Tuesday, March 08, 2011

Radiation from medical imaging

Plagued by shoulder pain, especially at night, Jack was not happy with his orthopedist nor improved by physical therapy. Being a tightly wound sort, he'd come to the conclusion that the pain must be from cancer. I was happy to reassure him, as I'd done many times in the past, that he did NOT have cancer. Soothing the worried well (there's actually an ICD-9 diagnostic code for 'worried well') is one of the easiest parts of my day.

But Jack came back the following week, yet again shouldering grave doubts. A second opinion from another orthopedist confirmed the original diagnosis of a torn rotator cuff. So what was on Jack's mind? He was agonizing over the fact that Dr. Two took a repeat set of shoulder films. Not the unwarranted expense that now worried Jack, however, he was near tears over the possibility that this extra radiation would significantly increase his future risk of cancer.

So what's the scoop on medical imaging and cancer risk? Radiation from any source is not only a cancer inducer, turning healthy cells into pre-malignant ones, but also a cancer promoter which can push these compromised cells into a more abnormal state. Radiation danger is compounded through a lifetime of ionizing destruction; years of exposure compounding today's CT with yesterday's tan. If you'd like an estimate on your annual irradiation, check out the interactive quiz at American Nuclear Society's website.

If you're not an internet quiz type, let me inform you that a single CT scan can deliver a radiation dose equal to dozens of shoulder films. And there's no particular standardization here; radiologists can adjust their sets to enhance detail, and the higher the dose, the crisper the image. As a result, concerned specialists have banded together in various self-policing initiatives to rein in the rads, among them Image Gently setting guidelines for testing children and Image Wisely for adults. Nevertheless, the estimated annual number of CT scans in the US rose from 3 million in 1980 to 67 million in 2006 and the numbers continue to climb. Scarcely an ER visit goes by for one of my patients without an accompanying CT procedure. And one CT begets another when "incidentalomas" are found (unexpected abnormal findings of unclear significance) that require future scans to clarify their nature.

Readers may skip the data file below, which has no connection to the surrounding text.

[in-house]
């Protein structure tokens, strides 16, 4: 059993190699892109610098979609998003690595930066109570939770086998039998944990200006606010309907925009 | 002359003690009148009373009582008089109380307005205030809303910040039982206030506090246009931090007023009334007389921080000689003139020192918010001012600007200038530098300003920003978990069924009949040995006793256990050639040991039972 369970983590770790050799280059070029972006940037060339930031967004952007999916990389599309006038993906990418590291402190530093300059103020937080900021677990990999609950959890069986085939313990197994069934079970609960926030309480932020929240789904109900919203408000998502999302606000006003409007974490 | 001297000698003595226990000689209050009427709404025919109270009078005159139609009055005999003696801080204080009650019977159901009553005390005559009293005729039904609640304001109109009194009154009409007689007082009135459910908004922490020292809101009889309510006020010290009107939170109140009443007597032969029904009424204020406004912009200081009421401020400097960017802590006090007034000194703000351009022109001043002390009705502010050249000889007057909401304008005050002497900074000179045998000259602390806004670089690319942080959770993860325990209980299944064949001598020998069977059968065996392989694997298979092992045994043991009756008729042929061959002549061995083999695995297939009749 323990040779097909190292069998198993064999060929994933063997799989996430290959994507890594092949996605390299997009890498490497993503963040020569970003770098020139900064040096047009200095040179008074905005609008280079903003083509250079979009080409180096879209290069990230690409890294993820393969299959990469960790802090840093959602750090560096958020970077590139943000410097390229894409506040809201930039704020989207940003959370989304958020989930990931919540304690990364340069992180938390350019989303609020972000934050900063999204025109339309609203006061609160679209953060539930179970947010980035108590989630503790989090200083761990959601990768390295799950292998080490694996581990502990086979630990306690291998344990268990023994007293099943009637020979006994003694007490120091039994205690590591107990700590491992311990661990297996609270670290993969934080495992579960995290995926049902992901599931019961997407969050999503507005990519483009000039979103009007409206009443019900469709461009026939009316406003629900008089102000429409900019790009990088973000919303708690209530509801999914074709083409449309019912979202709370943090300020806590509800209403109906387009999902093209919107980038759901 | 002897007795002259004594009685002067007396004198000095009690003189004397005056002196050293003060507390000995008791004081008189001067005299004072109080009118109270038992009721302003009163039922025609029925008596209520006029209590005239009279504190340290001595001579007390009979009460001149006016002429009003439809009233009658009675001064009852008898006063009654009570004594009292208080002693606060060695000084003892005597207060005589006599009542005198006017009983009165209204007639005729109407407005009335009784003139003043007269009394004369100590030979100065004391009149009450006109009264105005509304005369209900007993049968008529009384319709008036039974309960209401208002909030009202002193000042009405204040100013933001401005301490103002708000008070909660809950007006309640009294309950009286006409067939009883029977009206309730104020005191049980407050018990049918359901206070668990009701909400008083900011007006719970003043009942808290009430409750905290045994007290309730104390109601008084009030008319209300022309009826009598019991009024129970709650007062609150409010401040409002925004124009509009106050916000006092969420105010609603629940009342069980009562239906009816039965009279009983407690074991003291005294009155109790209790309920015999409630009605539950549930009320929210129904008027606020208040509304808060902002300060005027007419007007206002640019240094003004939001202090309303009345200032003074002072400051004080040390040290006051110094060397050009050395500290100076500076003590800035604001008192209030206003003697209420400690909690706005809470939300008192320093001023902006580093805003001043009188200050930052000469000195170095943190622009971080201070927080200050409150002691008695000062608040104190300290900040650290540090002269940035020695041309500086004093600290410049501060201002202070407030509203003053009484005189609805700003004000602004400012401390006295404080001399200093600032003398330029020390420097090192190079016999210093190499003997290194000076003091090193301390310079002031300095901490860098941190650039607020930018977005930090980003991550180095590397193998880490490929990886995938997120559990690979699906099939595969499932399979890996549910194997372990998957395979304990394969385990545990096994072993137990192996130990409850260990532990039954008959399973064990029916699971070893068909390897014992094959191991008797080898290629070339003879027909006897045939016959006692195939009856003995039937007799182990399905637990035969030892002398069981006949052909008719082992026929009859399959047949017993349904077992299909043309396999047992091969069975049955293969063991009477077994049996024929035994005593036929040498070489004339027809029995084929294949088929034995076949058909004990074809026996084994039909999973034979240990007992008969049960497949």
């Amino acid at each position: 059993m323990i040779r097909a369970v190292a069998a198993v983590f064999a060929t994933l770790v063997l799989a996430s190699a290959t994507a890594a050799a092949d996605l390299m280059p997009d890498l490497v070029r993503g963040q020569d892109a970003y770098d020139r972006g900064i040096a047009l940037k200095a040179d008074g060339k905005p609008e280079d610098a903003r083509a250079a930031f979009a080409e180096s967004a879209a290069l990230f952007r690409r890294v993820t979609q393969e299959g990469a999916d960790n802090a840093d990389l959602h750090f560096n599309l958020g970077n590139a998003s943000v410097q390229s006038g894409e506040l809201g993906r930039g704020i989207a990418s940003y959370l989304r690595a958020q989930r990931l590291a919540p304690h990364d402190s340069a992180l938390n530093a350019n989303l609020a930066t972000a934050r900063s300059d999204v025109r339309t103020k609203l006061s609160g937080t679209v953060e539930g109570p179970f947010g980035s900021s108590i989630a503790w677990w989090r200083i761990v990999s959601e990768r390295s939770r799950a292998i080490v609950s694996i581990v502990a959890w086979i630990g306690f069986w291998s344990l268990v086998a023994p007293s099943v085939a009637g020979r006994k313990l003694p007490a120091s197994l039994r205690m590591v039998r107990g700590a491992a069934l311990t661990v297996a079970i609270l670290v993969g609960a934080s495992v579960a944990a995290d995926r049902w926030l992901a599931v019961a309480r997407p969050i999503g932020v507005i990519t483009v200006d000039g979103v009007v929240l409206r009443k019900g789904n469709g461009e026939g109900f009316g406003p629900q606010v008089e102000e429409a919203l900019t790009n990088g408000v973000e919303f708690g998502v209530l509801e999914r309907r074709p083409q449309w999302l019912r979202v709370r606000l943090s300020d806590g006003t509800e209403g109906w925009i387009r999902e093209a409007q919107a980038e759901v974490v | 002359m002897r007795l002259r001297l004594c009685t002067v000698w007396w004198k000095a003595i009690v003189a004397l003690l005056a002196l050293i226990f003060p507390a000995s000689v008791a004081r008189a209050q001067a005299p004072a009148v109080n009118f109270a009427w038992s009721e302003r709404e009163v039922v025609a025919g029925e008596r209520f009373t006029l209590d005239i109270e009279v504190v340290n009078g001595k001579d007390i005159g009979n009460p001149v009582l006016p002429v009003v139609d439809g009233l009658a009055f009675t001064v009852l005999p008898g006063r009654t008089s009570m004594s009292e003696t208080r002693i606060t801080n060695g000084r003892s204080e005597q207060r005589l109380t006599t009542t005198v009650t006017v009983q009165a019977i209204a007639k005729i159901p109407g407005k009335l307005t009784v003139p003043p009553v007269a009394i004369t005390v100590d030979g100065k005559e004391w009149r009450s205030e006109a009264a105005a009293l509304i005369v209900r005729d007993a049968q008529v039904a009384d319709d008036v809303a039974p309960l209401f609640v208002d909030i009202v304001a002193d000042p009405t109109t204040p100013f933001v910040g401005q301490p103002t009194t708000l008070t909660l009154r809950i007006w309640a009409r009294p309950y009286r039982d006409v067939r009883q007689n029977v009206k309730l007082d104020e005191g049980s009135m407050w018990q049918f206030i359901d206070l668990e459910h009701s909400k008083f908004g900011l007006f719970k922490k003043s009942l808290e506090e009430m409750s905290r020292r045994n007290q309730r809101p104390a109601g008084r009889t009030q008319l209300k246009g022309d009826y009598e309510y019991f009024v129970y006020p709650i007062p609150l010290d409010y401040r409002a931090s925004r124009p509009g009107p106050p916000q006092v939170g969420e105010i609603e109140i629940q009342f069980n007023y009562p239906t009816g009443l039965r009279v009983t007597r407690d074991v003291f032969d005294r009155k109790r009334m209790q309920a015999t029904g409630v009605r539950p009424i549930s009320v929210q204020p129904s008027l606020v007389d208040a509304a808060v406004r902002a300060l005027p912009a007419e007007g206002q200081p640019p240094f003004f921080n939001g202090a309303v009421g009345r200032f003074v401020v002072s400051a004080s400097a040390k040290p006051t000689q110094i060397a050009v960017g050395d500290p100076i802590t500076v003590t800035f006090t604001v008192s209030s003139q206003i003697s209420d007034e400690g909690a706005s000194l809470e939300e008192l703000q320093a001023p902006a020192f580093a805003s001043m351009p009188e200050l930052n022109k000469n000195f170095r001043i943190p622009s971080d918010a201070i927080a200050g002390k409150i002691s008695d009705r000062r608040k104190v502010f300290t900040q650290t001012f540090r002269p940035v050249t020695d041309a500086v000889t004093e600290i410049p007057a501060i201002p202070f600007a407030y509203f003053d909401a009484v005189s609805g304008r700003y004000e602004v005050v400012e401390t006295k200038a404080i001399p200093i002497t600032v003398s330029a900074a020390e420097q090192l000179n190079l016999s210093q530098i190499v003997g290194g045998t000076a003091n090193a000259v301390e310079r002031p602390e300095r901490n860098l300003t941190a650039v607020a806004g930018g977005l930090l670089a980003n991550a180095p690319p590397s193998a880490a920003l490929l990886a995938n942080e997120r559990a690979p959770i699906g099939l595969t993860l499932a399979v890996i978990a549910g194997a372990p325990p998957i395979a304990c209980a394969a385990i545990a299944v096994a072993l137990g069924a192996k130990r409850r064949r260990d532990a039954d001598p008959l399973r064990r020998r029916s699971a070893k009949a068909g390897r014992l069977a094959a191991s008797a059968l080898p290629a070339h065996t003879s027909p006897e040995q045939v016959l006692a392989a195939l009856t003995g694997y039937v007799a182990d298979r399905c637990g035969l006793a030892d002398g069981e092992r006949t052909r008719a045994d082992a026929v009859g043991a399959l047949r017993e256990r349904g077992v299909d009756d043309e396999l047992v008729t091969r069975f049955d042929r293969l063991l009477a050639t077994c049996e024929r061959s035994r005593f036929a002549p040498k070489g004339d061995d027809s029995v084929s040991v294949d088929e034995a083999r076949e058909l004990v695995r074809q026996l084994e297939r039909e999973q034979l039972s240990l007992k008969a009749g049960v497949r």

Based on data from survivors of the atomic bombings in war-time Japan, biophysicist David Brenner estimated the lifetime risk of cancer for a child undergoing a single abdominal CT as one in 1000. While other experts take issue with both his calculations and his conclusions, all agree that rads must be reduced.

One of the most innovative approaches comes from Mass General Hospital. Docs there created a rather complex program that scores the appropriateness of the choice of a diagnostic CT as compared to other imaging techniques for any particular clinical situation. The software shares this info with the ordering physician who is then offered the opportunity to change their minds and their orders. This software replaces the aggravating insurance pre-authorization procedures that Dr. James Thrall has dubbed "1- 800- may- I- do- a scan." Once this process was in place, CT use at MGH dropped considerably.

There is no doubt that CT technology has been critical to the accuracy of diagnosis since its inception. Pre-CT scanning (back when I was a doc-lette in training), diagnosing brain tumors involved a horrendous procedure wherein air was introduced into the spaces around the brain (as demoed graphically in "The Exorcist"). CT scans are perfectly appropriate even while over-ordered. Ask your doctor, however, what your other choices might be when offered such tests.


kenju said...

I always ask for the least expensive alternative to scans such as this.

Anonymous said...


and people wonder where the increase in cancer, a womans lower life span and the rest come from.
A friend was in a car accident. Before she left the hospital, they had given her 12, count them, 12 CT scans, without her or anyones permission.
Where do you suppose they will be if/when she gets sick.
This is criminal.

Mauigirl said...

I agree, there can be too much of a good thing. I try to get out of the dental xrays as much as I can.

Good to see you back, I just realized you're updating your blogs again! Catching up...